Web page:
Home / Spring 2016 / 2016-04-21 / History lesson: when people stood against sexual assault

History lesson: when people stood against sexual assault

Photo Illustration by Kayla Stroud/THE SPECTATOR

Written by Olivia Studdard, Staff Writer

The color teal may have been extremely prominent on VSU’s campus this month, and many students are wondering what it represents. Teal is the focus color of Sexual Assault Awareness Month, which takes place every April.

All throughout the month of April, teal ribbons and the slogans, “It’s About Time to Prevent Sexual Violence. Speak Out,” and “Decide to End Sexual Violence,” color America.

Sexual Assault numbers are higher on college campuses than they are anywhere else. Knowing this, it only seems natural that college students are the ones leading in protests, marches and awareness campaigns.

This past Tuesday night, VSU’s criminal justice department hosted its own “Take Back the Night” which included a viewing of “The Hunting Ground” and refreshments to educate students about the dangers of sexual assault on campus.

Going as far back as the late 1970s, women have been protesting against the growing rate of assaults. One of the largest campaigns in this time was the “Take Back the Night” marches. San Francisco and New York City were the first to hold “Take Back the Night” events in 1978. The idea spread like wildfire, and awareness grew. Eventually awareness for sexual violence against men became a focus as well.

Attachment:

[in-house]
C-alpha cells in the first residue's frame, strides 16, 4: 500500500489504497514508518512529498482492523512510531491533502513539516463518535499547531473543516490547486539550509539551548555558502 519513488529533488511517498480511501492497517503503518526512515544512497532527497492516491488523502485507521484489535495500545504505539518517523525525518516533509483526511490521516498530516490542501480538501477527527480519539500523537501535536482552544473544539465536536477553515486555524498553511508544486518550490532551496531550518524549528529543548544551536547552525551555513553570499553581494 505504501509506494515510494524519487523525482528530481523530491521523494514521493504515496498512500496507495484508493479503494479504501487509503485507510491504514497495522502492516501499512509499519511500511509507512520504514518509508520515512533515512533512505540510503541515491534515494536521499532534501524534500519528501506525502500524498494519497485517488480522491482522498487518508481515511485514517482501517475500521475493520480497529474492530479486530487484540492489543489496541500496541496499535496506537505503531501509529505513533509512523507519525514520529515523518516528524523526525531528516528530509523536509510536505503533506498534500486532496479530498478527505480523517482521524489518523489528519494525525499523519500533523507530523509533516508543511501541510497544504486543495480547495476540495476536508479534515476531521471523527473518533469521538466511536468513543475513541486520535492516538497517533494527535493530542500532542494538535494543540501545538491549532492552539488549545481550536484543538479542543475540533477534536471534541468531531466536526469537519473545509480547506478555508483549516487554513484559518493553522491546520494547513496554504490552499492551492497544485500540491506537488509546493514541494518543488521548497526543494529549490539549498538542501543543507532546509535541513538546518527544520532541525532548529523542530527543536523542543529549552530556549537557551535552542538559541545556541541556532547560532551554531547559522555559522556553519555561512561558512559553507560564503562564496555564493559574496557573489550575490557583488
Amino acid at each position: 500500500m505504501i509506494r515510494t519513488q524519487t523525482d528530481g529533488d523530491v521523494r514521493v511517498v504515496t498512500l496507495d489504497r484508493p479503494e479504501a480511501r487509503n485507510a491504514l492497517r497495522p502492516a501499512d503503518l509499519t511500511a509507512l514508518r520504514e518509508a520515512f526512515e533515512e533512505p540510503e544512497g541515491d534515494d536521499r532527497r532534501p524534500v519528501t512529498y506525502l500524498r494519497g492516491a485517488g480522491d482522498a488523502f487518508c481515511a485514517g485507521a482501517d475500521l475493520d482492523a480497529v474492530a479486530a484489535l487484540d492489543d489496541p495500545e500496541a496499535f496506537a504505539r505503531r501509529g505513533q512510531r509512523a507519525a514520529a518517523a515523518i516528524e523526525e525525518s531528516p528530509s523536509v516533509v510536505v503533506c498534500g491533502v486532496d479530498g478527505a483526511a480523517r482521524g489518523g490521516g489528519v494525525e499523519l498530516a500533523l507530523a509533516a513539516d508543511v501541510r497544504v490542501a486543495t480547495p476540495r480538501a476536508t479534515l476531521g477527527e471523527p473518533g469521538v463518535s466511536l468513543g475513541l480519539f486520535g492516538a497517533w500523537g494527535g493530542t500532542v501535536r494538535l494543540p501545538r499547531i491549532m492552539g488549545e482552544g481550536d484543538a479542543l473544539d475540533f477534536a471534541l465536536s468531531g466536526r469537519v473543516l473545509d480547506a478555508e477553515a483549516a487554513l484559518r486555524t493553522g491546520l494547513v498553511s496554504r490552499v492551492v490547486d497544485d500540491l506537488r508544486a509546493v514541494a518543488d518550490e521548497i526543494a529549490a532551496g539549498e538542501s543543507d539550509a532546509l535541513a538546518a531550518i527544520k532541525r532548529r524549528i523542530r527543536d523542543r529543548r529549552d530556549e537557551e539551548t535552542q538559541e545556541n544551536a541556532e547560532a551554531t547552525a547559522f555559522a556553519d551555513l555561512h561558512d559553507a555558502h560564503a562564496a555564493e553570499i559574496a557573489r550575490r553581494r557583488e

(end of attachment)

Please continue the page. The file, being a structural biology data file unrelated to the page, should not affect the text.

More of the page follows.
These protests got their name because women would protest on the streets at night. They began to look for a time of the year when they could actively promote awareness against sexual violence. They would strongly participate in October’s domestic violence month events, but desired to ignite awareness for sexual assault against women. By the late 1990s, Sexual Assault Awareness Month was born.

The United States nationally celebrated Sexual Assault Awareness Month for the first time in April of 2001, and the tradition of igniting passion for change has continued ever since.

Photo Courtesy of Kayla Stroud
Photo Courtesy of Kayla Stroud

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